We started out with a little nature walk where we looked for angles in nature and man-made objects along the way. This stick was the first thing T spotted angles on. We brought along some sidewalk chalk to mark the angles and he used his protractor to measure them. He knew just by looking which was obtuse and which acute.
We found many angles on a picnic table we came across.
And right angles on this park bench (it was a bit windy)
We found a right angled isosceles in the parking lot
(this was the parking lot for the playground and there were no cars so it was safe to stop and break out the protractor)
At this point it was too windy to perform our science experiment so we went home for lunch. Luckily, the wind died down in a couple of hours and we were able to go back outside and work while B napped.
Angles on our driveway.
A little practice on adding angles, 100º plus 80º equals 180º, or a straight line.
Oh look, the grass is turning green finally. Found an acute angle of concrete next to an obtuse angle of grass.
Our garage door is covered in right angles
Our science experiment was determining at what angle would we get the most distance with a straw rocket. We used this wonderful printable that I found through this blog.
The directions show how to make one of these cute little mini paper rockets. A template is provided and you just cut it out and roll it around a pencil, then attach the fins with tape. T decided to add a little color to his rockets before we cut them out. We decided to make two rockets to give more accurate results. Most science experiments need a good size pool of results to be accurate. At home it was just the two of us performing this experiment so we made two rockets and each of us did the experiment with each rocket. This helped us fill in the charge provided in the printable which is made for groups of 3 or 4 students.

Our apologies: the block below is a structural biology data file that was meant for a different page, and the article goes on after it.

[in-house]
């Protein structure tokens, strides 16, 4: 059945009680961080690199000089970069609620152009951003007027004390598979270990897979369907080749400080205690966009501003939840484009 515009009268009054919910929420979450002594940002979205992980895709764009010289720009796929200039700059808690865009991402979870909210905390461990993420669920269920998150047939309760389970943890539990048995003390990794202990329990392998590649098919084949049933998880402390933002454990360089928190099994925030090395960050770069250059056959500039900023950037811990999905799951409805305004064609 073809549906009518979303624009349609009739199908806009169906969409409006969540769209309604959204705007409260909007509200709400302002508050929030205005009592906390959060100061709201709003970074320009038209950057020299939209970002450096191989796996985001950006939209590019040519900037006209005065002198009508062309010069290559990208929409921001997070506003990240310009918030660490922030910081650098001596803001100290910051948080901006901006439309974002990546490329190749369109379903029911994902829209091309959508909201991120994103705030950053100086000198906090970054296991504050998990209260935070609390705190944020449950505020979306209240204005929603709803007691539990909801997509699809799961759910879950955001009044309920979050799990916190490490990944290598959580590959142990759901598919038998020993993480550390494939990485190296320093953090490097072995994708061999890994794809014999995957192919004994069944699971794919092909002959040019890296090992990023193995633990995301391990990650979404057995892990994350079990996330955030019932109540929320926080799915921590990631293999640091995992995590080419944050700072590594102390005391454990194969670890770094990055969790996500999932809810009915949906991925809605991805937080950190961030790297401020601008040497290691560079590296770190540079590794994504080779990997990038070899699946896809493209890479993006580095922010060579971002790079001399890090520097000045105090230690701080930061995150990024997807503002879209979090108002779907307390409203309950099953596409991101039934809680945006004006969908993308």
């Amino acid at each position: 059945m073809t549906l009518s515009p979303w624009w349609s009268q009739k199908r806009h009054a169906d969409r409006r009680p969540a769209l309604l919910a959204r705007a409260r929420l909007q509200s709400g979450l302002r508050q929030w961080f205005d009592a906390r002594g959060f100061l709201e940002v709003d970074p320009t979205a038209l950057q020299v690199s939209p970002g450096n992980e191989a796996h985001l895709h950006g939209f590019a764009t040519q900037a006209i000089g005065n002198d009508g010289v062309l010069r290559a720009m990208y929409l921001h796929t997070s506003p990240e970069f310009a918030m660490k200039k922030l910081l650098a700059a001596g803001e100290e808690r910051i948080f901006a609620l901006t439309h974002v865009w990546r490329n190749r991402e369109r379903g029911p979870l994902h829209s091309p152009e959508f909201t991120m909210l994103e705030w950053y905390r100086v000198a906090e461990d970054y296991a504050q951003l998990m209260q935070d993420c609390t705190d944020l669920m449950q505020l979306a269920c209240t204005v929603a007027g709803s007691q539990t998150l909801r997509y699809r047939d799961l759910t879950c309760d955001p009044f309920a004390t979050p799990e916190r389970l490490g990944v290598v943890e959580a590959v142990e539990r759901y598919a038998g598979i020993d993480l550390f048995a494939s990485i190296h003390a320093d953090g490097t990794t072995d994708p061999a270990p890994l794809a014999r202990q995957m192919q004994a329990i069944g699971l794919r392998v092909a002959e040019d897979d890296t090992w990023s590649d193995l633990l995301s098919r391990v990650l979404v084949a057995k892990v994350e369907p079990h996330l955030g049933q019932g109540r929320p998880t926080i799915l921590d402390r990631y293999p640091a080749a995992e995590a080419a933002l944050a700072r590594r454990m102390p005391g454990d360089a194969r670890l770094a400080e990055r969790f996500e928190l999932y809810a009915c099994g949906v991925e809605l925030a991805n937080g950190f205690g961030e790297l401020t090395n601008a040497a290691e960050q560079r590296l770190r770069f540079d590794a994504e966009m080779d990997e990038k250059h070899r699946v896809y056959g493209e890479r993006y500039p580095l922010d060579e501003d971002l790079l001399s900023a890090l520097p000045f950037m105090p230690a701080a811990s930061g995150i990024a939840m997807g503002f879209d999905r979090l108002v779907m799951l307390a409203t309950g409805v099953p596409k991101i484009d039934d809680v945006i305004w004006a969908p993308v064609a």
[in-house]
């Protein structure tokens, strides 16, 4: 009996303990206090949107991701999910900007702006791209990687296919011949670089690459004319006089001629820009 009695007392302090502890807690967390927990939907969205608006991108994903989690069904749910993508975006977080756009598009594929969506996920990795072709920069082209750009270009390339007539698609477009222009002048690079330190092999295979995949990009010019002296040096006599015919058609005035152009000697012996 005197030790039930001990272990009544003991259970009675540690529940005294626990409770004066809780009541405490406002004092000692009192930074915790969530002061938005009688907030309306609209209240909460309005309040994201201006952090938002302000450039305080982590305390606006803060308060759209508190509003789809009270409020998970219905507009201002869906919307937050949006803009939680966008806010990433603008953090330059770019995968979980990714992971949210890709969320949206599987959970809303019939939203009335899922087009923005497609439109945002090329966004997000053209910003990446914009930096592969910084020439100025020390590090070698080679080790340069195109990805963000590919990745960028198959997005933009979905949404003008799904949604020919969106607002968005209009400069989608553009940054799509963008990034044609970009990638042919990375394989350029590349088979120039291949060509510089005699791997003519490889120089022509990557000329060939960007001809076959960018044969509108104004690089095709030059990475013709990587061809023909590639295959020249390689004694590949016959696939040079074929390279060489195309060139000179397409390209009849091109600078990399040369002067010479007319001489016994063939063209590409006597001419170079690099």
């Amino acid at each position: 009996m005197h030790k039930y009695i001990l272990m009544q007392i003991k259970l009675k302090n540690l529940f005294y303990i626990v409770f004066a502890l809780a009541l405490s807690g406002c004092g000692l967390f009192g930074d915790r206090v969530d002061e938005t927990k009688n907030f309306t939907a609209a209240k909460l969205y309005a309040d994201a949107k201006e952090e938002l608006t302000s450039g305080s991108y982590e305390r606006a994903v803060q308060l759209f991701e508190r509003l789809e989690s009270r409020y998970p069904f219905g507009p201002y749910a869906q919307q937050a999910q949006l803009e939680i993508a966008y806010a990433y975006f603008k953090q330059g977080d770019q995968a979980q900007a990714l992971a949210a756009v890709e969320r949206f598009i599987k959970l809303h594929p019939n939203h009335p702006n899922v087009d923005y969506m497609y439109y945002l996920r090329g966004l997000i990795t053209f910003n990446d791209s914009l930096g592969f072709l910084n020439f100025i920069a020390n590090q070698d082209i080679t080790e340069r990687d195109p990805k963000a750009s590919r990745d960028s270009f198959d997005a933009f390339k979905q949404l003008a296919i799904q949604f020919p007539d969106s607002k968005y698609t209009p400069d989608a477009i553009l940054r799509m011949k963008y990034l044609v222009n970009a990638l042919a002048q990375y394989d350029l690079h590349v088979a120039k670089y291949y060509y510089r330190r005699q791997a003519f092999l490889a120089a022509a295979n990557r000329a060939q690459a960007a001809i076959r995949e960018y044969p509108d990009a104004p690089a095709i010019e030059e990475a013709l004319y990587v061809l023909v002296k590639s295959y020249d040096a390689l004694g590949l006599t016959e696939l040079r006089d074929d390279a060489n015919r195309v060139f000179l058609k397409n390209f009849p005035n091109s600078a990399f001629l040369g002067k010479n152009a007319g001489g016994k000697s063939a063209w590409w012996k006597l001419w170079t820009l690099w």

Once you build your rocket, you place a straw inside and blow as hard as you can to launch it.
We took our rockets, protector, tape measure and chalk outside. We marked the starting line with chalk and the launcher stood behind the line. Then we lined up the rocket to the proper angles using the protractor and launched the rocket. We measured the distance the rocket travelled and recorded it on our chart.
(not the best picture because I had to hold the protractor and the camera at the same time, but you get the idea)
Before we performed the experiment, T was asked to predict which angle would produce the farthest distance. The four angles tested were 90º, 70º, 45º and 20º. He chose the 45º angle. He knew that the 90º angle would give the least distance because it is meant to make rockets go straight up. He didn't really know why he thought the 45º angle was best except that it was not the closest to 90º like 70º is and its not the furthest away like 20º is.
Here is our result chart
(in the launcher # boxes I added notes as to what color the rocket was (Green/Red, Blue/Orange) and the first initial of the person who launched it so we could keep track.)
We used inches instead of cm because our tape measure wasn't metric.
As you can see from the chart, T was correct about the 45º angle being the best angle if you are trying to shot your rocket the longest distance. I drew a little diagram for him to show what that was the case. (the inches at the bottom are just a rounded average of distance we got for each angle)
When we were done with our experiment, T mentioned that he was going to use this new information at his track & field practice when he throws his mini javelin so that he can throw it a longer distance.